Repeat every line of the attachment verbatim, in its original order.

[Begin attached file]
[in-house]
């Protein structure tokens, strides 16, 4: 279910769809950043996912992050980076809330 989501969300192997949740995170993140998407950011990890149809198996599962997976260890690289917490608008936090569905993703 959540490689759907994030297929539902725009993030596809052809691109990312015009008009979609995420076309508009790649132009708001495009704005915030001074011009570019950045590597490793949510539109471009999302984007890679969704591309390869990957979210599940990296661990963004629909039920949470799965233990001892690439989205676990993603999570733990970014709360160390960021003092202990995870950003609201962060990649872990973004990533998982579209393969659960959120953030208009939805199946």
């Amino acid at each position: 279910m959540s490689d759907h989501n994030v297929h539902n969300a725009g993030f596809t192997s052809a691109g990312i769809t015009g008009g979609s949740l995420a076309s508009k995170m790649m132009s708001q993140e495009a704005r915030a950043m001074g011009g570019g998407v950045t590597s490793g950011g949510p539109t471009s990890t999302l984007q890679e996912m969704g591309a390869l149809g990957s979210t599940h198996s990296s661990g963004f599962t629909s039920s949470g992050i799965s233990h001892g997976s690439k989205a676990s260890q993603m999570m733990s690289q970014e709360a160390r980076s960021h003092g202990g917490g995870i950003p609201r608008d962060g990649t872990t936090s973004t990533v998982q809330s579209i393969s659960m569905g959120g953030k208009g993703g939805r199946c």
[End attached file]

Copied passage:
[in-house]
């Protein structure tokens, strides 16, 4: 279910769809950043996912992050980076809330 989501969300192997949740995170993140998407950011990890149809198996599962997976260890690289917490608008936090569905993703 959540490689759907994030297929539902725009993030596809052809691109990312015009008009979609995420076309508009790649132009708001495009704005915030001074011009570019950045590597490793949510539109471009999302984007890679969704591309390869990957979210599940990296661990963004629909039920949470799965233990001892690439989205676990993603999570733990970014709360160390960021003092202990995870950003609201962060990649872990973004990533998982579209393969659960959120953030208009939805199946």
């Amino acid at each position: 279910m959540s490689d759907h989501n994030v297929h539902n969300a725009g993030f596809t192997s052809a691109g990312i769809t015009g008009g979609s949740l995420a076309s508009k995170m790649m132009s708001q993140e495009a704005r915030a950043m001074g011009g570019g998407v950045t590597s490793g950011g949510p539109t471009s990890t999302l984007q890679e996912m969704g591309a390869l149809g990957s979210t599940h198996s990296s661990g963004f599962t629909s039920s949470g992050i799965s233990h001892g997976s690439k989205a676990s260890q993603m999570m733990s690289q970014e709360a160390r980076s960021h003092g202990g917490g995870i950003p609201r608008d962060g990649t872990t936090s973004t990533v998982q809330s579209i393969s659960m569905g959120g953030k208009g993703g939805r199946c």